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I am a Denver-based writer, travel lover, and author of The Drive North and Destination Paranormal. I have several other books in the works, including fiction.

Complete National Parks of the United States

I purchased another book with my Christmas gift card in addition to Bill Bryson’s African Diary. And just like it, I had also seen this one on the shelf at the book store several months ago. I passed on buying National Geographic’s Complete National Parks of the United States at that time because it is more of a desk reference book, opposed to a guide I’d carry along with me on a hike. I’m glad I picked it up now, though, because it is one heck of a desk reference.
I have not yet read Complete National Parks of the United States cover-to-cover. It honestly seems rather silly to do so. That would be like reading the encyclopedia from front to back. Sure, it can be entertaining and educational, but it’s not meant for that purpose. Instead, it is meant to be consulted when planning a trip that will include national parks, monuments, historic sites, trails and other places managed by the National Park Service.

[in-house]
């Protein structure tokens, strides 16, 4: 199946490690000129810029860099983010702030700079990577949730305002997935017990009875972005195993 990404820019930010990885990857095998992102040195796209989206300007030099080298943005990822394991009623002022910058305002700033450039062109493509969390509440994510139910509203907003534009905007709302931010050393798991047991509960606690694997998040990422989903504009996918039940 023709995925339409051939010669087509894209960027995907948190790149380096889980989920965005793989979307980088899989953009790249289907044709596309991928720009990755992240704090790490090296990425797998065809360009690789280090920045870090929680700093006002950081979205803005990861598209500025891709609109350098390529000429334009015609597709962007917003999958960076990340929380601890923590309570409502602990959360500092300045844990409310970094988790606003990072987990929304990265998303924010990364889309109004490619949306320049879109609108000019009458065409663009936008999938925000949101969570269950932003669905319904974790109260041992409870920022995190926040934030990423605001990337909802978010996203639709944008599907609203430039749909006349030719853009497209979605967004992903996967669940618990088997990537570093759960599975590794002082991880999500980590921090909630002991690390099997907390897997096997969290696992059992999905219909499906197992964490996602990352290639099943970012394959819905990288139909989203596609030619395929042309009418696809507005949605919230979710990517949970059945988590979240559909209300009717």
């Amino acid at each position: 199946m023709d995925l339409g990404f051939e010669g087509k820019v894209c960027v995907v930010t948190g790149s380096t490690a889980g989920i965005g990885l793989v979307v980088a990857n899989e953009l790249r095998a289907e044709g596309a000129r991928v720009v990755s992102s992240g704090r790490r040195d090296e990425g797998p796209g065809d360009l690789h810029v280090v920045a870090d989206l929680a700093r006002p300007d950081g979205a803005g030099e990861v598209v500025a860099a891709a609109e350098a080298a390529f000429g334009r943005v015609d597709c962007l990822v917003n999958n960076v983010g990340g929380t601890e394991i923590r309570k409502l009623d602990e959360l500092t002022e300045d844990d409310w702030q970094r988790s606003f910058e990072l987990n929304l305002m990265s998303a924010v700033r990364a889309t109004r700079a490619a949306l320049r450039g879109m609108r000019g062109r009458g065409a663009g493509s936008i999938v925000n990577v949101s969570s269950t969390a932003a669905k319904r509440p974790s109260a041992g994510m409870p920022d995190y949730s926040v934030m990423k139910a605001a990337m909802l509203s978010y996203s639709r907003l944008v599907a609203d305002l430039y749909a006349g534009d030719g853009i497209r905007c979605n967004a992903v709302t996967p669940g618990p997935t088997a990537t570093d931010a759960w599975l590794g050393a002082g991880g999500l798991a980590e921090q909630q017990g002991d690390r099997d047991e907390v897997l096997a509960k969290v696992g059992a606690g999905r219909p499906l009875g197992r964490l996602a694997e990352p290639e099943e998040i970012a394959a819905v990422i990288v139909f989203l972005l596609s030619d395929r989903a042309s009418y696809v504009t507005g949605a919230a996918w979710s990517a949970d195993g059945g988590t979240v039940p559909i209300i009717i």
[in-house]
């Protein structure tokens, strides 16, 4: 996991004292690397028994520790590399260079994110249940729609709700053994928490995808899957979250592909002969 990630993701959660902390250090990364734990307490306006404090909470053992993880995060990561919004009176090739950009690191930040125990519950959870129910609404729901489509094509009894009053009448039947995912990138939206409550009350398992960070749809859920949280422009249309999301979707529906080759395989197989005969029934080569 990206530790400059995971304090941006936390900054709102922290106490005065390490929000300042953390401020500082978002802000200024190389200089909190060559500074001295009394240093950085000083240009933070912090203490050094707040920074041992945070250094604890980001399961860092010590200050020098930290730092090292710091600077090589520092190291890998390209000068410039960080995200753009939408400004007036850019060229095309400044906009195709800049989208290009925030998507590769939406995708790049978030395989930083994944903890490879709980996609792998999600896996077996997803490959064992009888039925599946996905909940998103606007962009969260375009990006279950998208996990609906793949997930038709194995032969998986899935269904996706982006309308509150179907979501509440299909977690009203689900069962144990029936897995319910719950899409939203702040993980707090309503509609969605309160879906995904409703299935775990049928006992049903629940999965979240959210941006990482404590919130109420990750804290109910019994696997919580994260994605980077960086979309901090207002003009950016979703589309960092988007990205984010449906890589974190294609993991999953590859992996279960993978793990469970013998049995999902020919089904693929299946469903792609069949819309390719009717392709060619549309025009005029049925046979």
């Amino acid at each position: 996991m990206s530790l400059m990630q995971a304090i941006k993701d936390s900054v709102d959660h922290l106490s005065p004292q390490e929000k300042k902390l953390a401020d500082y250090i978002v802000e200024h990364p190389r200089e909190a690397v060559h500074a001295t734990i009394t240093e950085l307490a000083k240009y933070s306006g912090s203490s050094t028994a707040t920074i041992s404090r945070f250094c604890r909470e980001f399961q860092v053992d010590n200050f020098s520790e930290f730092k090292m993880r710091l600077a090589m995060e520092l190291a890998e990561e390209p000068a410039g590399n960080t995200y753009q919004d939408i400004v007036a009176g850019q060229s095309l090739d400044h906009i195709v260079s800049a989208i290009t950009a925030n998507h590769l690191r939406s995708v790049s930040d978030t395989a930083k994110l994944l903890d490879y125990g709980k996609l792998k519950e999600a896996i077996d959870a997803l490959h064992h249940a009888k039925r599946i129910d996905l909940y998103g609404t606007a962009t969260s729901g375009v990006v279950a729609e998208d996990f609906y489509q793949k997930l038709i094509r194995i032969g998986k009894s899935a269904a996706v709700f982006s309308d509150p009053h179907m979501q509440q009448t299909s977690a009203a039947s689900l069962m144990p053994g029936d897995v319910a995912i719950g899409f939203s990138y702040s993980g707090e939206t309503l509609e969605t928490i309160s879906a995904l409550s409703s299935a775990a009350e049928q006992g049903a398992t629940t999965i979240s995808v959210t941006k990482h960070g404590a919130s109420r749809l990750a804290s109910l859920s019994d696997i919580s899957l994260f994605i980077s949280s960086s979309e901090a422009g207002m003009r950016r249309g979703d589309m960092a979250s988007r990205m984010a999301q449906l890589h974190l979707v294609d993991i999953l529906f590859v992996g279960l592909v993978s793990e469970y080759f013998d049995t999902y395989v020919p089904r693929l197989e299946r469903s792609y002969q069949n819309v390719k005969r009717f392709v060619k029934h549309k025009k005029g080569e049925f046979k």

So, instead of reading this all the way through, I read the entries for the national parks I have visited or will be seeing in the very near future. I found them all to be very well written with a history of each park, some suggestions on what to see, and where to go or who to call for more information. And many of the entries include the great photography you’d expect from National Geographic, as well as maps and other reference material.
If I have one complaint, it’d be the organization of Complete National Parks of the United States. It is smartly organized by region and then by state, although I have already found this to be a little frustrating. While the format does make sense, I would have preferred it be alphabetical by state. Based on the way it is now, I have to thumb through the book, or check the table of contents, in order to first find the region and then the state I need, instead of just going straight to the state based on how it would be found alphabetically.
This is a minor speed bump and one that I’m sure I’ll quickly get over. And as I begin to plan more trips to see the national parks of the United States, this will be my first reference point. Because of its bulk and hardcover nature, though, it will not be the book I carry with me on a hike. I’ll still reserve that for National Geographic’s other national parks book. This will instead find itself on the shelf, like The National Parks: America’s Best Idea, as a source for information and planning before I head out on my next adventure.
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